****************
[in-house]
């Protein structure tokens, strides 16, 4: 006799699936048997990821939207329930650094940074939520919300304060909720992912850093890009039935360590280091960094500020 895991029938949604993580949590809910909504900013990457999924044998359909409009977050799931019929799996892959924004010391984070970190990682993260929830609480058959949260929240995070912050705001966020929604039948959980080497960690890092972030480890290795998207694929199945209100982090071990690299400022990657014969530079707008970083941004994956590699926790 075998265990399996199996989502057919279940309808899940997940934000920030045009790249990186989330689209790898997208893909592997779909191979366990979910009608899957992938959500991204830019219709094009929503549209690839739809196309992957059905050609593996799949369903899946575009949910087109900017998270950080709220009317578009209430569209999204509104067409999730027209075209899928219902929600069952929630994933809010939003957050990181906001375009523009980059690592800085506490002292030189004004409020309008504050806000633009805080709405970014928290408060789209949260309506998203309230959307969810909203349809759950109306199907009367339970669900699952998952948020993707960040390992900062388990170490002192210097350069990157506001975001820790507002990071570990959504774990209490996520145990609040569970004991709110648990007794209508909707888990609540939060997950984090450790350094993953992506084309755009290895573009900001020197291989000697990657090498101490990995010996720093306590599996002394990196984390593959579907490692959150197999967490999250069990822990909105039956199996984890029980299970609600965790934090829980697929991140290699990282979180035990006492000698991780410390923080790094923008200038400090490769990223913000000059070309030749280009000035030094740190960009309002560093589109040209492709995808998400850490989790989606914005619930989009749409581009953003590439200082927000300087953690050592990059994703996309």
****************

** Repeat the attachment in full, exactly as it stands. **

[in-house]
């Protein structure tokens, strides 16, 4: 006799699936048997990821939207329930650094940074939520919300304060909720992912850093890009039935360590280091960094500020 895991029938949604993580949590809910909504900013990457999924044998359909409009977050799931019929799996892959924004010391984070970190990682993260929830609480058959949260929240995070912050705001966020929604039948959980080497960690890092972030480890290795998207694929199945209100982090071990690299400022990657014969530079707008970083941004994956590699926790 075998265990399996199996989502057919279940309808899940997940934000920030045009790249990186989330689209790898997208893909592997779909191979366990979910009608899957992938959500991204830019219709094009929503549209690839739809196309992957059905050609593996799949369903899946575009949910087109900017998270950080709220009317578009209430569209999204509104067409999730027209075209899928219902929600069952929630994933809010939003957050990181906001375009523009980059690592800085506490002292030189004004409020309008504050806000633009805080709405970014928290408060789209949260309506998203309230959307969810909203349809759950109306199907009367339970669900699952998952948020993707960040390992900062388990170490002192210097350069990157506001975001820790507002990071570990959504774990209490996520145990609040569970004991709110648990007794209508909707888990609540939060997950984090450790350094993953992506084309755009290895573009900001020197291989000697990657090498101490990995010996720093306590599996002394990196984390593959579907490692959150197999967490999250069990822990909105039956199996984890029980299970609600965790934090829980697929991140290699990282979180035990006492000698991780410390923080790094923008200038400090490769990223913000000059070309030749280009000035030094740190960009309002560093589109040209492709995808998400850490989790989606914005619930989009749409581009953003590439200082927000300087953690050592990059994703996309």